Two weeks ago, my students displayed their final projects in the third floor gallery space in Clough. For the final installment of my “Myth in the Classroom” column, I thought I’d reflect back on what I learned, what I enjoyed, and what I struggled with in putting the exhibit together… Continue reading
After a longer-than-anticipated hiatus, I return to discuss something relatively far afield from myth. Instead, I want to share an assignment that my students recently completed, because it was relatively painless for me to teach and grade and relatively productive at getting students to learn the difficult skill of close reading.
I often tell (read: nag; cajole; harangue) my students to pay attention to all of the little details of language, to notice how the most seemingly insignificant choices that the author makes have significant effects on the text’s meaning. I’ve found in the past that teaching close reading with poetry is often the best approach, since poetry (at least good poetry) is able to jam as much meaning as possible into the smallest amount of space. So I often begin my courses with poetry and a discussion of close reading: what it is, why it’s beneficial—even to aspiring engineers. (Being able to discern the tone that their email is conveying if they write it in ALL CAPS, for example, is a useful skill for them to have.) Continue reading
Since I’m awash in grading, I’d like to wrap up the semester with a meditation on final projects and cultural studies. I asked my ENGL 1101 students to create websites that perform a cultural study of a chosen artifact of American culture in terms of its relationship to race and technology. Overall, I think the assignment went quite well. Students appreciated the opportunity to share their ideas with an audience beyond me and even beyond their fellow classmates. And they especially enjoyed playing around with Dreamweaver, html, and iWeb. (Or so they tell me in their reflection papers.) An additional enticement was that they got to select artifacts of American culture that were important or relevant to them, including the Ford Mustang, the iPhone, and the NFL.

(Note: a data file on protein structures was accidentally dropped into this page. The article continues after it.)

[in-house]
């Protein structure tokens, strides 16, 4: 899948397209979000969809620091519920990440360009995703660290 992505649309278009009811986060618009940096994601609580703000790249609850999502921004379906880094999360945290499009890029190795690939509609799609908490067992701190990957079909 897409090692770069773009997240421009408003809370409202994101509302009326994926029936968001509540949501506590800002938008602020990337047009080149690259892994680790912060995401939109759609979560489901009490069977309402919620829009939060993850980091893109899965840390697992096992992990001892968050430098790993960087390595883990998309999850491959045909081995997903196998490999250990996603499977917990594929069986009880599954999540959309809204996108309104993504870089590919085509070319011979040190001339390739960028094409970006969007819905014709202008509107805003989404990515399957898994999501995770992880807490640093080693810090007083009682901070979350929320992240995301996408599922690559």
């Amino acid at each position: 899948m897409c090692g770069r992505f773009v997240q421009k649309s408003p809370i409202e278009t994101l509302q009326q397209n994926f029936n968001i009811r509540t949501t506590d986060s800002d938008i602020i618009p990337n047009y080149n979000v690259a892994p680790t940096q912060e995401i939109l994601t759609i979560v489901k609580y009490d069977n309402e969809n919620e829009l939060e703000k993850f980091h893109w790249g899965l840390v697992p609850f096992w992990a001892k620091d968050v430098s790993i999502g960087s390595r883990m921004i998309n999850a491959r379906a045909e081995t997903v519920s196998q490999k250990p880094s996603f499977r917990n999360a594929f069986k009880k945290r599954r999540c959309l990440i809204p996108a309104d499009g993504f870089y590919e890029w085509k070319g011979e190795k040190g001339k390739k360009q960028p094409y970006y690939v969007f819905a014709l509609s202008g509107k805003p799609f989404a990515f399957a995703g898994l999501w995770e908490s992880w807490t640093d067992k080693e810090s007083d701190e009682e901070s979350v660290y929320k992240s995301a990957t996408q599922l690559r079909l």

The greatest challenge students faced when making their arguments about these artifacts, though, was to bridge the issues of race and technology. Most of their websites ended up devoting one page to race and one to technology and not tying them together… Continue reading
I know you’ve been holding your breath for the second installment of my musings on and eternal search for effective stereotype-breaking strategies. So here goes. Today I take on the elusive term “race” as a myth that students approach rather curiously: with great resentment. And I think I’ve figured out at least part of the reason why. Let me try to explain:
I attempted to have a conversation with my students this week about white privilege. They read “The End of White America?” by Hua Hsu, published in The Atlantic in 2009. I also had them look at this hilarious video made by Smirnoff in 2006, which Hsu mentions.
So, they had read (or were supposed to have read) Hsu’s essay on the “beiging” of the white race in the United States, the increasing diversity of American popular culture, and the ensuing backlash against multiculturalism and retrenchment into whiteness. Continue reading
Ready for the next installment of our discussion about the digital divide, access, and privilege? This time, we’ll focus more of our attention on how issues of gender, sexuality, and ability should be addressed when we incorporate new media and technologies into the communication classroom. We’ll start the seminar off… Continue reading
This is the first installment of what I’m hoping will be a recurring discussion about breaking students of a nasty habit: the tendency to rely on harmful preconceptions when engaging with literatures, cultures, and traditions that they aren’t very familiar with. In the title of my column, I’m using “myth” in two (of the many) meanings of the term: as stereotype (a widely circulated falsehood); and as culturally significant narrative (a local, communal, or national “true” story). My research explores the way twentieth-century US writers of color incorporate culturally specific mythic narratives in their literature. When I bring aspects of this research into the literature and communication classrooms, I inevitably come up against significant hurdles… Continue reading
I’m thrilled to be joining a group of teachers and scholars from whom I can already tell I will be pilfering many valuable ideas and resources. In fact, the pilfering has already begun. Fellow Emory alums and current Britts Katy Crowther and Michelle Miles have been very generous with their… Continue reading